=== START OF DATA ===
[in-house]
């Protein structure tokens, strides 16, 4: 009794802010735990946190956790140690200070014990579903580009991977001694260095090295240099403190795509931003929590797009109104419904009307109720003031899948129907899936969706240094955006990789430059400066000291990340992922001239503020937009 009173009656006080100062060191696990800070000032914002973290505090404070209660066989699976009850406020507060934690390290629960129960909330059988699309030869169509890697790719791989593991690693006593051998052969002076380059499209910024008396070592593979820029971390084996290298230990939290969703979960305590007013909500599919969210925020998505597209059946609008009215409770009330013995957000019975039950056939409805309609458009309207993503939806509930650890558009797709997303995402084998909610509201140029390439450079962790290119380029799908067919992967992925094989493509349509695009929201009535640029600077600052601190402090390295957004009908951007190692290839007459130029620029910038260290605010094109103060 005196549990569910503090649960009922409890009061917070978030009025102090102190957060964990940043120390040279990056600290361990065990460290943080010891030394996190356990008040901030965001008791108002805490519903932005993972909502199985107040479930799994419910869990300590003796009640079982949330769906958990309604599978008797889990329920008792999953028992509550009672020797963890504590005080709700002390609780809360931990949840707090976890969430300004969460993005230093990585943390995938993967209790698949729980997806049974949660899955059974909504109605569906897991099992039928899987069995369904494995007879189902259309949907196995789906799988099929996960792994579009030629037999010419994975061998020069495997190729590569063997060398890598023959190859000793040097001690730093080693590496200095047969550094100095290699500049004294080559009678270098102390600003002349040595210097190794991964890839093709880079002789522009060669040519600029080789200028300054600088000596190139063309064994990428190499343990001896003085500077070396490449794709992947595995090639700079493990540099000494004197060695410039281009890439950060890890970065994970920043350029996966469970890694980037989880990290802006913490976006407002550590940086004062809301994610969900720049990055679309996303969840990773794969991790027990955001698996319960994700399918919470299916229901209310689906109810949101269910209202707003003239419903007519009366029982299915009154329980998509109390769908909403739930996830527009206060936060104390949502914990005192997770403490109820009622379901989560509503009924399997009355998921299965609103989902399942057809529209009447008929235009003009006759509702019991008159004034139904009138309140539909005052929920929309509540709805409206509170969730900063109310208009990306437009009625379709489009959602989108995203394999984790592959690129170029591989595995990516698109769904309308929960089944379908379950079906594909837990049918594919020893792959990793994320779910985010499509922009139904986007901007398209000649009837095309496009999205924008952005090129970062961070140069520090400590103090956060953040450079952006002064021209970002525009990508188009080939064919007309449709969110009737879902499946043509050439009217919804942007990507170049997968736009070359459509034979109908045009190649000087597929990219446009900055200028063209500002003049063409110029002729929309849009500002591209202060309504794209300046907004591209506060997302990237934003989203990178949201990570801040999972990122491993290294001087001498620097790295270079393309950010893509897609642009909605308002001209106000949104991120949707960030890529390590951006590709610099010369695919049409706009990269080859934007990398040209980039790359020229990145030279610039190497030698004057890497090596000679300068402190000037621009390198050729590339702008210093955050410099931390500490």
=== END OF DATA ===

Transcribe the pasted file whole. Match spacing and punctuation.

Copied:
[in-house]
């Protein structure tokens, strides 16, 4: 009794802010735990946190956790140690200070014990579903580009991977001694260095090295240099403190795509931003929590797009109104419904009307109720003031899948129907899936969706240094955006990789430059400066000291990340992922001239503020937009 009173009656006080100062060191696990800070000032914002973290505090404070209660066989699976009850406020507060934690390290629960129960909330059988699309030869169509890697790719791989593991690693006593051998052969002076380059499209910024008396070592593979820029971390084996290298230990939290969703979960305590007013909500599919969210925020998505597209059946609008009215409770009330013995957000019975039950056939409805309609458009309207993503939806509930650890558009797709997303995402084998909610509201140029390439450079962790290119380029799908067919992967992925094989493509349509695009929201009535640029600077600052601190402090390295957004009908951007190692290839007459130029620029910038260290605010094109103060 005196549990569910503090649960009922409890009061917070978030009025102090102190957060964990940043120390040279990056600290361990065990460290943080010891030394996190356990008040901030965001008791108002805490519903932005993972909502199985107040479930799994419910869990300590003796009640079982949330769906958990309604599978008797889990329920008792999953028992509550009672020797963890504590005080709700002390609780809360931990949840707090976890969430300004969460993005230093990585943390995938993967209790698949729980997806049974949660899955059974909504109605569906897991099992039928899987069995369904494995007879189902259309949907196995789906799988099929996960792994579009030629037999010419994975061998020069495997190729590569063997060398890598023959190859000793040097001690730093080693590496200095047969550094100095290699500049004294080559009678270098102390600003002349040595210097190794991964890839093709880079002789522009060669040519600029080789200028300054600088000596190139063309064994990428190499343990001896003085500077070396490449794709992947595995090639700079493990540099000494004197060695410039281009890439950060890890970065994970920043350029996966469970890694980037989880990290802006913490976006407002550590940086004062809301994610969900720049990055679309996303969840990773794969991790027990955001698996319960994700399918919470299916229901209310689906109810949101269910209202707003003239419903007519009366029982299915009154329980998509109390769908909403739930996830527009206060936060104390949502914990005192997770403490109820009622379901989560509503009924399997009355998921299965609103989902399942057809529209009447008929235009003009006759509702019991008159004034139904009138309140539909005052929920929309509540709805409206509170969730900063109310208009990306437009009625379709489009959602989108995203394999984790592959690129170029591989595995990516698109769904309308929960089944379908379950079906594909837990049918594919020893792959990793994320779910985010499509922009139904986007901007398209000649009837095309496009999205924008952005090129970062961070140069520090400590103090956060953040450079952006002064021209970002525009990508188009080939064919007309449709969110009737879902499946043509050439009217919804942007990507170049997968736009070359459509034979109908045009190649000087597929990219446009900055200028063209500002003049063409110029002729929309849009500002591209202060309504794209300046907004591209506060997302990237934003989203990178949201990570801040999972990122491993290294001087001498620097790295270079393309950010893509897609642009909605308002001209106000949104991120949707960030890529390590951006590709610099010369695919049409706009990269080859934007990398040209980039790359020229990145030279610039190497030698004057890497090596000679300068402190000037621009390198050729590339702008210093955050410099931390500490």